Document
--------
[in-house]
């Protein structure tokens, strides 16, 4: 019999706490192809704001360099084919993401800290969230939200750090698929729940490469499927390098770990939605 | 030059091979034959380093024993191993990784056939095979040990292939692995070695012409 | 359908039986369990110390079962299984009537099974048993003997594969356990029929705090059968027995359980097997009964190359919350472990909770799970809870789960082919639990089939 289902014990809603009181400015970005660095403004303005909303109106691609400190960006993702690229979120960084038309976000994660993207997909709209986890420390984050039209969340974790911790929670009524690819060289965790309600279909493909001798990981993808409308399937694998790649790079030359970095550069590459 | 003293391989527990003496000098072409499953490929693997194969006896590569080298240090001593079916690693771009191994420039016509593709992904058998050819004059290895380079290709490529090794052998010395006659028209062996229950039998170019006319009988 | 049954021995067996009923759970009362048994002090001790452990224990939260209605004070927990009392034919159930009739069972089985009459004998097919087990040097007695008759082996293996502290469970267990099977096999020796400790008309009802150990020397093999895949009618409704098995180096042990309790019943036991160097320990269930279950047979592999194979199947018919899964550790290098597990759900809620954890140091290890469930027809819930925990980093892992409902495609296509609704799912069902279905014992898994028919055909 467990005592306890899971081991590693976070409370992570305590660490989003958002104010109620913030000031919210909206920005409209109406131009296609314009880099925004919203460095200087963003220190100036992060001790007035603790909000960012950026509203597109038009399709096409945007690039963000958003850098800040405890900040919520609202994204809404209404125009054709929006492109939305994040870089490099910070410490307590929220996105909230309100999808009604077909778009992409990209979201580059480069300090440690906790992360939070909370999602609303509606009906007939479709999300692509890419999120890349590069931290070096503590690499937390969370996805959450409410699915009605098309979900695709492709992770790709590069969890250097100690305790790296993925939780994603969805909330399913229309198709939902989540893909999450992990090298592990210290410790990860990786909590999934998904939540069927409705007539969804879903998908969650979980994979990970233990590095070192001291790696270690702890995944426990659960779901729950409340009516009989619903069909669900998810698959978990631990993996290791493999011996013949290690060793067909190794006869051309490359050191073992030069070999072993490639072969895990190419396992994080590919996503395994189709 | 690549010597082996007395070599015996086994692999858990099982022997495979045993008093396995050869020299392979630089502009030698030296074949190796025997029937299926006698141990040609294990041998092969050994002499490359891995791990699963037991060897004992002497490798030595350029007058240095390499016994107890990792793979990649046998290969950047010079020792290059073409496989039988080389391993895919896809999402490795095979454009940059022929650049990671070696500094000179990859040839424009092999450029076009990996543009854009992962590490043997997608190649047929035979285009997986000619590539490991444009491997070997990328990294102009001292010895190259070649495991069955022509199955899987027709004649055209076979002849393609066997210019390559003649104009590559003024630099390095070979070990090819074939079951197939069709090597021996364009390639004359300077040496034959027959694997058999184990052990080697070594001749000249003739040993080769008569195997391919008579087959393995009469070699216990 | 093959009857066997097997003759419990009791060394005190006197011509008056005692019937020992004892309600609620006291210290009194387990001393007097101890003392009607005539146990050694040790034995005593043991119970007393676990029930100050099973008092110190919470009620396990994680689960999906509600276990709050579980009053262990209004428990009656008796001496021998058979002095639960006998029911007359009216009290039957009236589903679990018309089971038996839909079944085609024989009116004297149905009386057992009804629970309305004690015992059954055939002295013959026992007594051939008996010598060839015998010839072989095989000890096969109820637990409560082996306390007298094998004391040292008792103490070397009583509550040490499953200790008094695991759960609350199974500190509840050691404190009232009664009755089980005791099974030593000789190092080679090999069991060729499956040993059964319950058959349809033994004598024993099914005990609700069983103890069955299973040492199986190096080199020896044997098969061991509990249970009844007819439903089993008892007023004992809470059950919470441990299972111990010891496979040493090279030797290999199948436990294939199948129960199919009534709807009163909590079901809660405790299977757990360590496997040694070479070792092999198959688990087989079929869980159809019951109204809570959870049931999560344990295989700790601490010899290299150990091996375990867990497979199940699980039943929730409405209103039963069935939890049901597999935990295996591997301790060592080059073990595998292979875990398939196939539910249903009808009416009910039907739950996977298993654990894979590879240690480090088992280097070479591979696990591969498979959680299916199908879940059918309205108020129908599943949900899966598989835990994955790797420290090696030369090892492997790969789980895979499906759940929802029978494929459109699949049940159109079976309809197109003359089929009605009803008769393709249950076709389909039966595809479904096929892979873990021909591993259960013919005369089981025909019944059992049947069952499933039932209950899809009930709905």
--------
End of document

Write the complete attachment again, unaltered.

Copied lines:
[in-house]
């Protein structure tokens, strides 16, 4: 019999706490192809704001360099084919993401800290969230939200750090698929729940490469499927390098770990939605 | 030059091979034959380093024993191993990784056939095979040990292939692995070695012409 | 359908039986369990110390079962299984009537099974048993003997594969356990029929705090059968027995359980097997009964190359919350472990909770799970809870789960082919639990089939 289902014990809603009181400015970005660095403004303005909303109106691609400190960006993702690229979120960084038309976000994660993207997909709209986890420390984050039209969340974790911790929670009524690819060289965790309600279909493909001798990981993808409308399937694998790649790079030359970095550069590459 | 003293391989527990003496000098072409499953490929693997194969006896590569080298240090001593079916690693771009191994420039016509593709992904058998050819004059290895380079290709490529090794052998010395006659028209062996229950039998170019006319009988 | 049954021995067996009923759970009362048994002090001790452990224990939260209605004070927990009392034919159930009739069972089985009459004998097919087990040097007695008759082996293996502290469970267990099977096999020796400790008309009802150990020397093999895949009618409704098995180096042990309790019943036991160097320990269930279950047979592999194979199947018919899964550790290098597990759900809620954890140091290890469930027809819930925990980093892992409902495609296509609704799912069902279905014992898994028919055909 467990005592306890899971081991590693976070409370992570305590660490989003958002104010109620913030000031919210909206920005409209109406131009296609314009880099925004919203460095200087963003220190100036992060001790007035603790909000960012950026509203597109038009399709096409945007690039963000958003850098800040405890900040919520609202994204809404209404125009054709929006492109939305994040870089490099910070410490307590929220996105909230309100999808009604077909778009992409990209979201580059480069300090440690906790992360939070909370999602609303509606009906007939479709999300692509890419999120890349590069931290070096503590690499937390969370996805959450409410699915009605098309979900695709492709992770790709590069969890250097100690305790790296993925939780994603969805909330399913229309198709939902989540893909999450992990090298592990210290410790990860990786909590999934998904939540069927409705007539969804879903998908969650979980994979990970233990590095070192001291790696270690702890995944426990659960779901729950409340009516009989619903069909669900998810698959978990631990993996290791493999011996013949290690060793067909190794006869051309490359050191073992030069070999072993490639072969895990190419396992994080590919996503395994189709 | 690549010597082996007395070599015996086994692999858990099982022997495979045993008093396995050869020299392979630089502009030698030296074949190796025997029937299926006698141990040609294990041998092969050994002499490359891995791990699963037991060897004992002497490798030595350029007058240095390499016994107890990792793979990649046998290969950047010079020792290059073409496989039988080389391993895919896809999402490795095979454009940059022929650049990671070696500094000179990859040839424009092999450029076009990996543009854009992962590490043997997608190649047929035979285009997986000619590539490991444009491997070997990328990294102009001292010895190259070649495991069955022509199955899987027709004649055209076979002849393609066997210019390559003649104009590559003024630099390095070979070990090819074939079951197939069709090597021996364009390639004359300077040496034959027959694997058999184990052990080697070594001749000249003739040993080769008569195997391919008579087959393995009469070699216990 | 093959009857066997097997003759419990009791060394005190006197011509008056005692019937020992004892309600609620006291210290009194387990001393007097101890003392009607005539146990050694040790034995005593043991119970007393676990029930100050099973008092110190919470009620396990994680689960999906509600276990709050579980009053262990209004428990009656008796001496021998058979002095639960006998029911007359009216009290039957009236589903679990018309089971038996839909079944085609024989009116004297149905009386057992009804629970309305004690015992059954055939002295013959026992007594051939008996010598060839015998010839072989095989000890096969109820637990409560082996306390007298094998004391040292008792103490070397009583509550040490499953200790008094695991759960609350199974500190509840050691404190009232009664009755089980005791099974030593000789190092080679090999069991060729499956040993059964319950058959349809033994004598024993099914005990609700069983103890069955299973040492199986190096080199020896044997098969061991509990249970009844007819439903089993008892007023004992809470059950919470441990299972111990010891496979040493090279030797290999199948436990294939199948129960199919009534709807009163909590079901809660405790299977757990360590496997040694070479070792092999198959688990087989079929869980159809019951109204809570959870049931999560344990295989700790601490010899290299150990091996375990867990497979199940699980039943929730409405209103039963069935939890049901597999935990295996591997301790060592080059073990595998292979875990398939196939539910249903009808009416009910039907739950996977298993654990894979590879240690480090088992280097070479591979696990591969498979959680299916199908879940059918309205108020129908599943949900899966598989835990994955790797420290090696030369090892492997790969789980895979499906759940929802029978494929459109699949049940159109079976309809197109003359089929009605009803008769393709249950076709389909039966595809479904096929892979873990021909591993259960013919005369089981025909019944059992049947069952499933039932209950899809009930709905």